users aren't going to like this statement, but Internet Explorer
has won the browser war, or so it seems. It wasn't always a foregone conclusion that IE would win. After the demise of Netscape, Firefox emerged as the first legitimate threat to IE's throne, and then Chrome came along and started gaining market share as if destined to finish the job. Now nearly five years later (from Chrome's debut), browser shares seemed to have plateaued.
According to tracking information provided by NetMarketShare
, IE commands a 55.83 percent share of the browser market, followed by Firefox at 20.21 percent and Chrome at 16.45 percent. If we dig deeper, we see that the end of March marks the seventh consecutive month of growth for IE. Back in August, IE held a 53.6 percent share, versus Firefox and Chrome at 20.05 percent and 19.13 percent, respectively. So in the past seven months, IE has increased its lead over the combined shares of Firefox and Chrome from nearly 14 percent to just over 19 percent.
If we go back a full year, IE's share is up exactly 2 percent, versus Firefox dropping a third of a percentage point and Chrome down more than 2 percent. Yes, IE's share is well below where it was when Chrome first debuted, but there isn't much moving and shaking going on anymore, and what little movement there is appears to favor IE.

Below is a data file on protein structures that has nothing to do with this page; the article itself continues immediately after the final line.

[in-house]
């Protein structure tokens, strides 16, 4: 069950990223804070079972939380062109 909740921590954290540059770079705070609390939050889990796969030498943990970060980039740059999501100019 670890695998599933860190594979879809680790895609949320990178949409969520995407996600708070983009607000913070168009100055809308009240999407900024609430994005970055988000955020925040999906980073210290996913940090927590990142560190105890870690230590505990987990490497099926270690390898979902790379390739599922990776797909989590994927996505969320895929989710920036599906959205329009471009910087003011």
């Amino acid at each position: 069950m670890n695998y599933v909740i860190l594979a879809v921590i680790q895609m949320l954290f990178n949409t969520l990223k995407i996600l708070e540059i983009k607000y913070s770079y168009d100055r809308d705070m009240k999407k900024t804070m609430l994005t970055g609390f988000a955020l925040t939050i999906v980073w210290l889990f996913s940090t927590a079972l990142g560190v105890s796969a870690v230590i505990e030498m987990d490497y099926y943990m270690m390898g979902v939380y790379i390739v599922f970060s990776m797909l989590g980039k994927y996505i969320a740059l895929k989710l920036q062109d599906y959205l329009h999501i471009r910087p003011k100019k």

Why does any of this matter? There are two reasons, starting with search revenue. Browsers are free on the consumer side, but from a business perspective, search engine providers like Google pay big money to be featured as the default search engine in browsers. To wit, Mozilla in late 2011 inked a new search agreement
with Google worth around $300 million annually, plus it receives royalties from other search providers. In 2011, royalty payments accounted for 99 percent of Mozilla's income, so you can see why market share is so important to these companies.
The other reason has to do with web standards. IE has done a much better job adhering to web standards in recent years, but it wasn't always that way. Back when IE commanded around three-fourths of the browser market, it made sense for web developers to code their pages with IE in mind, standards be damned. In a sense, the web was largely 'broken' back then, though with the big push for HTML5 coding combined with a somewhat more level playing field, this isn't a huge concern anymore.
Which browser are you running these days?